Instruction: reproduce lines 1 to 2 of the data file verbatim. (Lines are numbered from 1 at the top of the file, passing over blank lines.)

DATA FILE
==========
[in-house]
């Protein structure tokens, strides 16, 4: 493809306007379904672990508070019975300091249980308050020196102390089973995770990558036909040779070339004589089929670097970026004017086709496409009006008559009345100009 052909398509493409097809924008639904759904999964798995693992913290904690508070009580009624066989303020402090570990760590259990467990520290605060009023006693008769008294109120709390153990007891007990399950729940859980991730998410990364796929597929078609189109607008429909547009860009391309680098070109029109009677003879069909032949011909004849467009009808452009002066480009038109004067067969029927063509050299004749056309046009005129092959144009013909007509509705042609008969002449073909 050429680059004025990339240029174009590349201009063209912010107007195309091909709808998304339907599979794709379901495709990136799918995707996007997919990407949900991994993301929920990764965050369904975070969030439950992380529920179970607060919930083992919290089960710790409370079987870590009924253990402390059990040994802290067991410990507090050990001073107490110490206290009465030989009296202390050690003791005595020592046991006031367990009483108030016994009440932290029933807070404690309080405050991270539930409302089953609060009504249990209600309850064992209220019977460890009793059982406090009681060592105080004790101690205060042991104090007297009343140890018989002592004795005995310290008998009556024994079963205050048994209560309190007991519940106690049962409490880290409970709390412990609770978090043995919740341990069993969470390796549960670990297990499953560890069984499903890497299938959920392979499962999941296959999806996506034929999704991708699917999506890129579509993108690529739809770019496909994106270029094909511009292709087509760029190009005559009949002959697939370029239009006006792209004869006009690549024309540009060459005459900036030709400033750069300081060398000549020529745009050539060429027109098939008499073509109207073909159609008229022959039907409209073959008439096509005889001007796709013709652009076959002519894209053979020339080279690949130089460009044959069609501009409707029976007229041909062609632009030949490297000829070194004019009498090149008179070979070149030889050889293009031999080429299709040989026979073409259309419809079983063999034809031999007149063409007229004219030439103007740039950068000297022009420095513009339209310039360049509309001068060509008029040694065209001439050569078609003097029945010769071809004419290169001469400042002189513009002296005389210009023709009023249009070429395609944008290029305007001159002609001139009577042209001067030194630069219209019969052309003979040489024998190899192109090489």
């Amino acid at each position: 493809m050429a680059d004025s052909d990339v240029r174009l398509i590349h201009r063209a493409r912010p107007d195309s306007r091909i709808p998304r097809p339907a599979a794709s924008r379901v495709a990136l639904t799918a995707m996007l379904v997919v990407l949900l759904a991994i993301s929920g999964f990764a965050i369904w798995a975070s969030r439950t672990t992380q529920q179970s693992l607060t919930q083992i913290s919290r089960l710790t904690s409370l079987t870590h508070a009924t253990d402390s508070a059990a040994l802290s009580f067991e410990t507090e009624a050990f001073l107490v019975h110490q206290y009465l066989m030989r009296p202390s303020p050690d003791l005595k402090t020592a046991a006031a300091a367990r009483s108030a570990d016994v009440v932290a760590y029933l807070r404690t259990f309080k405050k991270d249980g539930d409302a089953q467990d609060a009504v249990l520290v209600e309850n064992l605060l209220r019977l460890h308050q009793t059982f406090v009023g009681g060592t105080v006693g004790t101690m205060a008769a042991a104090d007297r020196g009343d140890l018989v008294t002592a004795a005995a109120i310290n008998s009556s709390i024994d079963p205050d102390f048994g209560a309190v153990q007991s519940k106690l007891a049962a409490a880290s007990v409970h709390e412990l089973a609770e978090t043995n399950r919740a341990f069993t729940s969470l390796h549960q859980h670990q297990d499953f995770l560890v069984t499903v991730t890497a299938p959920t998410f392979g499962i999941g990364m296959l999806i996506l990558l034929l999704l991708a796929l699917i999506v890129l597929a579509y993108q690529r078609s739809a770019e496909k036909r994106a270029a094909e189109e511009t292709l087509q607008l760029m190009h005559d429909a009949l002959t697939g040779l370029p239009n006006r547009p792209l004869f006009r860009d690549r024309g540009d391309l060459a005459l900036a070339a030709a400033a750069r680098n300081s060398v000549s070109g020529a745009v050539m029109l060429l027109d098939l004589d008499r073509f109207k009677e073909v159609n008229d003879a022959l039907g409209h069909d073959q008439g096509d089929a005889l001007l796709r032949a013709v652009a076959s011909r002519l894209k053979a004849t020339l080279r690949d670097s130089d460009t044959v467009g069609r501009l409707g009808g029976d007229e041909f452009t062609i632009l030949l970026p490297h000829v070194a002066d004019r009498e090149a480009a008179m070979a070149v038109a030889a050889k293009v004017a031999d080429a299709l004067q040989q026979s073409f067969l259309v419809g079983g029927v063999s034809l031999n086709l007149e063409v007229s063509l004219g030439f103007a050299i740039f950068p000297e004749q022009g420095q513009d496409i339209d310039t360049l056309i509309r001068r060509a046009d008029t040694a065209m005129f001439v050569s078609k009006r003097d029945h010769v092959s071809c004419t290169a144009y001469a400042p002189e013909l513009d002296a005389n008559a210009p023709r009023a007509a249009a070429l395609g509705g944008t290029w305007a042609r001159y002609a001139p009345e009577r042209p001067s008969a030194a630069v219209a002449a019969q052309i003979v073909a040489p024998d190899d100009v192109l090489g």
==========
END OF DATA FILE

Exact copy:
[in-house]
């Protein structure tokens, strides 16, 4: 493809306007379904672990508070019975300091249980308050020196102390089973995770990558036909040779070339004589089929670097970026004017086709496409009006008559009345100009 052909398509493409097809924008639904759904999964798995693992913290904690508070009580009624066989303020402090570990760590259990467990520290605060009023006693008769008294109120709390153990007891007990399950729940859980991730998410990364796929597929078609189109607008429909547009860009391309680098070109029109009677003879069909032949011909004849467009009808452009002066480009038109004067067969029927063509050299004749056309046009005129092959144009013909007509509705042609008969002449073909 050429680059004025990339240029174009590349201009063209912010107007195309091909709808998304339907599979794709379901495709990136799918995707996007997919990407949900991994993301929920990764965050369904975070969030439950992380529920179970607060919930083992919290089960710790409370079987870590009924253990402390059990040994802290067991410990507090050990001073107490110490206290009465030989009296202390050690003791005595020592046991006031367990009483108030016994009440932290029933807070404690309080405050991270539930409302089953609060009504249990209600309850064992209220019977460890009793059982406090009681060592105080004790101690205060042991104090007297009343140890018989002592004795005995310290008998009556024994079963205050048994209560309190007991519940106690049962409490880290409970709390412990609770978090043995919740341990069993969470390796549960670990297990499953560890069984499903890497299938959920392979499962999941296959999806996506034929999704991708699917999506890129579509993108690529739809770019496909994106270029094909511009292709087509760029190009005559009949002959697939370029239009006006792209004869006009690549024309540009060459005459900036030709400033750069300081060398000549020529745009050539060429027109098939008499073509109207073909159609008229022959039907409209073959008439096509005889001007796709013709652009076959002519894209053979020339080279690949130089460009044959069609501009409707029976007229041909062609632009030949490297000829070194004019009498090149008179070979070149030889050889293009031999080429299709040989026979073409259309419809079983063999034809031999007149063409007229004219030439103007740039950068000297022009420095513009339209310039360049509309001068060509008029040694065209001439050569078609003097029945010769071809004419290169001469400042002189513009002296005389210009023709009023249009070429395609944008290029305007001159002609001139009577042209001067030194630069219209019969052309003979040489024998190899192109090489």